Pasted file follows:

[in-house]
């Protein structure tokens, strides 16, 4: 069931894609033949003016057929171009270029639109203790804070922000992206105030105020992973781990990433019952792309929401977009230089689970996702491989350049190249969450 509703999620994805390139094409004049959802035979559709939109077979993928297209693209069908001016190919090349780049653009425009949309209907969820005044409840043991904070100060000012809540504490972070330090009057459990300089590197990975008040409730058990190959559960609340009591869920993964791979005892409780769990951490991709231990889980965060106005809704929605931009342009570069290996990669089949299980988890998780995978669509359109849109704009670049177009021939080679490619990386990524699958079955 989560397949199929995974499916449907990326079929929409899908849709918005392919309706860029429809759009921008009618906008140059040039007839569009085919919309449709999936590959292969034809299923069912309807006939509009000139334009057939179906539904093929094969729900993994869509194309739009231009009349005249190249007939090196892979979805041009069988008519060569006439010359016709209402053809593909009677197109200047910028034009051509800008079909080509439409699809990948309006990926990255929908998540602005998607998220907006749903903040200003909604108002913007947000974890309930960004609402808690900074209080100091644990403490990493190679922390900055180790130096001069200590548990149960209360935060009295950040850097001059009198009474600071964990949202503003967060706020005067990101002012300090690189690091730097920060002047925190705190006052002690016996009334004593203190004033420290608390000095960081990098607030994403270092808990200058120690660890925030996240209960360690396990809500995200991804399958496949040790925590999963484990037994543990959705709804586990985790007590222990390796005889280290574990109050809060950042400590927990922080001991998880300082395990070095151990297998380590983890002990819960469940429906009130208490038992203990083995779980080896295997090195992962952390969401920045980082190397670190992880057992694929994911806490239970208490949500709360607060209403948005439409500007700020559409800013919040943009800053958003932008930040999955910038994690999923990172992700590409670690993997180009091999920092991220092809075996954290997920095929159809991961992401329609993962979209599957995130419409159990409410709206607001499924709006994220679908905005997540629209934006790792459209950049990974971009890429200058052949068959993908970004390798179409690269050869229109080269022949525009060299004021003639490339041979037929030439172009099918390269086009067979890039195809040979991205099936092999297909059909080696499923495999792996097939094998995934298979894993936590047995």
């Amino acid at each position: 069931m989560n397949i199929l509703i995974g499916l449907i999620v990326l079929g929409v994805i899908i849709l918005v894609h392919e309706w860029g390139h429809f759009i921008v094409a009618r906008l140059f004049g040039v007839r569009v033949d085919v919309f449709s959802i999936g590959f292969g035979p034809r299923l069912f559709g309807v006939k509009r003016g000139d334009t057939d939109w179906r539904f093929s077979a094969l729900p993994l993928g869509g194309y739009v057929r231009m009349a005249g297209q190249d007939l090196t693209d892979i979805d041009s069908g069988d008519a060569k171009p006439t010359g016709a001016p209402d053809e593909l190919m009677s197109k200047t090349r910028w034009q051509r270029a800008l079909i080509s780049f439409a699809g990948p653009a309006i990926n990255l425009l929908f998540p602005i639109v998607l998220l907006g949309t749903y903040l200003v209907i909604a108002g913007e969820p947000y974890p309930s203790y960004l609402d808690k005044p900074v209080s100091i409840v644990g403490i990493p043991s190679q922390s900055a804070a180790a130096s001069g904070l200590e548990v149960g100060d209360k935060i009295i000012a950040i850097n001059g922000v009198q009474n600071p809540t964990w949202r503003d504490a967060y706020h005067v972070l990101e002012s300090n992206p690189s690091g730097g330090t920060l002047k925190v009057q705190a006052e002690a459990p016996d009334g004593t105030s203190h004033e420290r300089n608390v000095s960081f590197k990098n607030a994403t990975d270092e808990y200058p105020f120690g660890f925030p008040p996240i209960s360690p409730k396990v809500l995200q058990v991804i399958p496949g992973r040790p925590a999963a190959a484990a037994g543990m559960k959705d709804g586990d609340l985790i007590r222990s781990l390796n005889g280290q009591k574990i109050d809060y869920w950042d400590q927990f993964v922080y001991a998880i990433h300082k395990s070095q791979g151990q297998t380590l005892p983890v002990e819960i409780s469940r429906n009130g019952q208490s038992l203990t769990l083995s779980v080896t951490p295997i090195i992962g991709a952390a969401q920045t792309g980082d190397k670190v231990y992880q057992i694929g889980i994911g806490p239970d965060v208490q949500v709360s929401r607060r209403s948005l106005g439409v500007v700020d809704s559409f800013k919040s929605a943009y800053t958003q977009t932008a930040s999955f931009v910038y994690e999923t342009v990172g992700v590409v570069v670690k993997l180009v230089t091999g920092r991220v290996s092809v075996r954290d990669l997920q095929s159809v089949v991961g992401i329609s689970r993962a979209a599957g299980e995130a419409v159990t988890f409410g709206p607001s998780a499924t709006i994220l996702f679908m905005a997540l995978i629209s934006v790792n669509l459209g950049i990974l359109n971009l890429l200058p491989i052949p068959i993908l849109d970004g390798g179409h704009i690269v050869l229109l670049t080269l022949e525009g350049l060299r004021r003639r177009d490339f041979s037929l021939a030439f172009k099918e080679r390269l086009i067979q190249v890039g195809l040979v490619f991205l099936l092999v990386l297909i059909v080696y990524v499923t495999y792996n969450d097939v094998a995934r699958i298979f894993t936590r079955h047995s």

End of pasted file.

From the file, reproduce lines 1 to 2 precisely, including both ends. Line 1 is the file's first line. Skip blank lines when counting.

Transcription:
[in-house]
């Protein structure tokens, strides 16, 4: 069931894609033949003016057929171009270029639109203790804070922000992206105030105020992973781990990433019952792309929401977009230089689970996702491989350049190249969450 509703999620994805390139094409004049959802035979559709939109077979993928297209693209069908001016190919090349780049653009425009949309209907969820005044409840043991904070100060000012809540504490972070330090009057459990300089590197990975008040409730058990190959559960609340009591869920993964791979005892409780769990951490991709231990889980965060106005809704929605931009342009570069290996990669089949299980988890998780995978669509359109849109704009670049177009021939080679490619990386990524699958079955 989560397949199929995974499916449907990326079929929409899908849709918005392919309706860029429809759009921008009618906008140059040039007839569009085919919309449709999936590959292969034809299923069912309807006939509009000139334009057939179906539904093929094969729900993994869509194309739009231009009349005249190249007939090196892979979805041009069988008519060569006439010359016709209402053809593909009677197109200047910028034009051509800008079909080509439409699809990948309006990926990255929908998540602005998607998220907006749903903040200003909604108002913007947000974890309930960004609402808690900074209080100091644990403490990493190679922390900055180790130096001069200590548990149960209360935060009295950040850097001059009198009474600071964990949202503003967060706020005067990101002012300090690189690091730097920060002047925190705190006052002690016996009334004593203190004033420290608390000095960081990098607030994403270092808990200058120690660890925030996240209960360690396990809500995200991804399958496949040790925590999963484990037994543990959705709804586990985790007590222990390796005889280290574990109050809060950042400590927990922080001991998880300082395990070095151990297998380590983890002990819960469940429906009130208490038992203990083995779980080896295997090195992962952390969401920045980082190397670190992880057992694929994911806490239970208490949500709360607060209403948005439409500007700020559409800013919040943009800053958003932008930040999955910038994690999923990172992700590409670690993997180009091999920092991220092809075996954290997920095929159809991961992401329609993962979209599957995130419409159990409410709206607001499924709006994220679908905005997540629209934006790792459209950049990974971009890429200058052949068959993908970004390798179409690269050869229109080269022949525009060299004021003639490339041979037929030439172009099918390269086009067979890039195809040979991205099936092999297909059909080696499923495999792996097939094998995934298979894993936590047995």